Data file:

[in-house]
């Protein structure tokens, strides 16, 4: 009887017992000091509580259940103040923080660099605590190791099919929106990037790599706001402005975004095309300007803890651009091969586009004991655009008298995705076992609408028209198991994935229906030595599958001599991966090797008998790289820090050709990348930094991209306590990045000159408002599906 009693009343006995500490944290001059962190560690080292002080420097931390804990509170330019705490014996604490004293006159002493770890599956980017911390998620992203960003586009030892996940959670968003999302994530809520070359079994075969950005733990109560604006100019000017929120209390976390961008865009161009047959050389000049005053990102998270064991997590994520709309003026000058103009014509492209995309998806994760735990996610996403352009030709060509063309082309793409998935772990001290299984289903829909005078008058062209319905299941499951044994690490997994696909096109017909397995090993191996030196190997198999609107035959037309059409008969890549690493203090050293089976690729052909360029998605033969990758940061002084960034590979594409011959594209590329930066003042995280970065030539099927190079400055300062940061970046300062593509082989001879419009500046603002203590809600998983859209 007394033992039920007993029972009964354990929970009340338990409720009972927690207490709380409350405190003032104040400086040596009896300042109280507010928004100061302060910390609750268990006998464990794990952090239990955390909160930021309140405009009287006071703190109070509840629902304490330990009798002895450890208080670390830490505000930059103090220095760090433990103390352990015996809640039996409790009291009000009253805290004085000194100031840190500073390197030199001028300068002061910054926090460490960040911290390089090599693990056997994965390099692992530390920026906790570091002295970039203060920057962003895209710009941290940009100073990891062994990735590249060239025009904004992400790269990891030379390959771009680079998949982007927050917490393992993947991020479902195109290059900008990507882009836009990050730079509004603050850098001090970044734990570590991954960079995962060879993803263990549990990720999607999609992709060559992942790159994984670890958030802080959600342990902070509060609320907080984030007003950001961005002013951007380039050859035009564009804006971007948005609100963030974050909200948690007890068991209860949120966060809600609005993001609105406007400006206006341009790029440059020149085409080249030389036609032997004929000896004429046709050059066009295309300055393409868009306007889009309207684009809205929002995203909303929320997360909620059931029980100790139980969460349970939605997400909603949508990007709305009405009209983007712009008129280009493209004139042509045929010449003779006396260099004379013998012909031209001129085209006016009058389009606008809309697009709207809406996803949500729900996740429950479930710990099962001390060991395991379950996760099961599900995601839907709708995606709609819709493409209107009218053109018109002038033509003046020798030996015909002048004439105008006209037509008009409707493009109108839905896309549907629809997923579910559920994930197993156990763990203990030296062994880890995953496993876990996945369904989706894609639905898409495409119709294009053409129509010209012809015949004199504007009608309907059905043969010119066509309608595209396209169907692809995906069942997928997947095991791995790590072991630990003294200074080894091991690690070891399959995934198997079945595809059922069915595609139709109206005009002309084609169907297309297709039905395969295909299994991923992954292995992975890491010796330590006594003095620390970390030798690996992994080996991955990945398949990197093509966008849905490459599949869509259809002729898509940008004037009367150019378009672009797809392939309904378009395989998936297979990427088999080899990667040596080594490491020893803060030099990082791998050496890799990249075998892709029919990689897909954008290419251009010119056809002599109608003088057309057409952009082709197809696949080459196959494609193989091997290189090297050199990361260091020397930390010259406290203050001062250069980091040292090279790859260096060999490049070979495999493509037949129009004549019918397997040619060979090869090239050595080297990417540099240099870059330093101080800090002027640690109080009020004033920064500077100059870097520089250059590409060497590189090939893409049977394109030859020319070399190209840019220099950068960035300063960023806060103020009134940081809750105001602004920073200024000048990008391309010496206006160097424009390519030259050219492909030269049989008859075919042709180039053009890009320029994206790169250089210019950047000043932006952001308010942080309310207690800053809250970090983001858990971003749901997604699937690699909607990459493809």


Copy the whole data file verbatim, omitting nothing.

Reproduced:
[in-house]
């Protein structure tokens, strides 16, 4: 009887017992000091509580259940103040923080660099605590190791099919929106990037790599706001402005975004095309300007803890651009091969586009004991655009008298995705076992609408028209198991994935229906030595599958001599991966090797008998790289820090050709990348930094991209306590990045000159408002599906 009693009343006995500490944290001059962190560690080292002080420097931390804990509170330019705490014996604490004293006159002493770890599956980017911390998620992203960003586009030892996940959670968003999302994530809520070359079994075969950005733990109560604006100019000017929120209390976390961008865009161009047959050389000049005053990102998270064991997590994520709309003026000058103009014509492209995309998806994760735990996610996403352009030709060509063309082309793409998935772990001290299984289903829909005078008058062209319905299941499951044994690490997994696909096109017909397995090993191996030196190997198999609107035959037309059409008969890549690493203090050293089976690729052909360029998605033969990758940061002084960034590979594409011959594209590329930066003042995280970065030539099927190079400055300062940061970046300062593509082989001879419009500046603002203590809600998983859209 007394033992039920007993029972009964354990929970009340338990409720009972927690207490709380409350405190003032104040400086040596009896300042109280507010928004100061302060910390609750268990006998464990794990952090239990955390909160930021309140405009009287006071703190109070509840629902304490330990009798002895450890208080670390830490505000930059103090220095760090433990103390352990015996809640039996409790009291009000009253805290004085000194100031840190500073390197030199001028300068002061910054926090460490960040911290390089090599693990056997994965390099692992530390920026906790570091002295970039203060920057962003895209710009941290940009100073990891062994990735590249060239025009904004992400790269990891030379390959771009680079998949982007927050917490393992993947991020479902195109290059900008990507882009836009990050730079509004603050850098001090970044734990570590991954960079995962060879993803263990549990990720999607999609992709060559992942790159994984670890958030802080959600342990902070509060609320907080984030007003950001961005002013951007380039050859035009564009804006971007948005609100963030974050909200948690007890068991209860949120966060809600609005993001609105406007400006206006341009790029440059020149085409080249030389036609032997004929000896004429046709050059066009295309300055393409868009306007889009309207684009809205929002995203909303929320997360909620059931029980100790139980969460349970939605997400909603949508990007709305009405009209983007712009008129280009493209004139042509045929010449003779006396260099004379013998012909031209001129085209006016009058389009606008809309697009709207809406996803949500729900996740429950479930710990099962001390060991395991379950996760099961599900995601839907709708995606709609819709493409209107009218053109018109002038033509003046020798030996015909002048004439105008006209037509008009409707493009109108839905896309549907629809997923579910559920994930197993156990763990203990030296062994880890995953496993876990996945369904989706894609639905898409495409119709294009053409129509010209012809015949004199504007009608309907059905043969010119066509309608595209396209169907692809995906069942997928997947095991791995790590072991630990003294200074080894091991690690070891399959995934198997079945595809059922069915595609139709109206005009002309084609169907297309297709039905395969295909299994991923992954292995992975890491010796330590006594003095620390970390030798690996992994080996991955990945398949990197093509966008849905490459599949869509259809002729898509940008004037009367150019378009672009797809392939309904378009395989998936297979990427088999080899990667040596080594490491020893803060030099990082791998050496890799990249075998892709029919990689897909954008290419251009010119056809002599109608003088057309057409952009082709197809696949080459196959494609193989091997290189090297050199990361260091020397930390010259406290203050001062250069980091040292090279790859260096060999490049070979495999493509037949129009004549019918397997040619060979090869090239050595080297990417540099240099870059330093101080800090002027640690109080009020004033920064500077100059870097520089250059590409060497590189090939893409049977394109030859020319070399190209840019220099950068960035300063960023806060103020009134940081809750105001602004920073200024000048990008391309010496206006160097424009390519030259050219492909030269049989008859075919042709180039053009890009320029994206790169250089210019950047000043932006952001308010942080309310207690800053809250970090983001858990971003749901997604699937690699909607990459493809």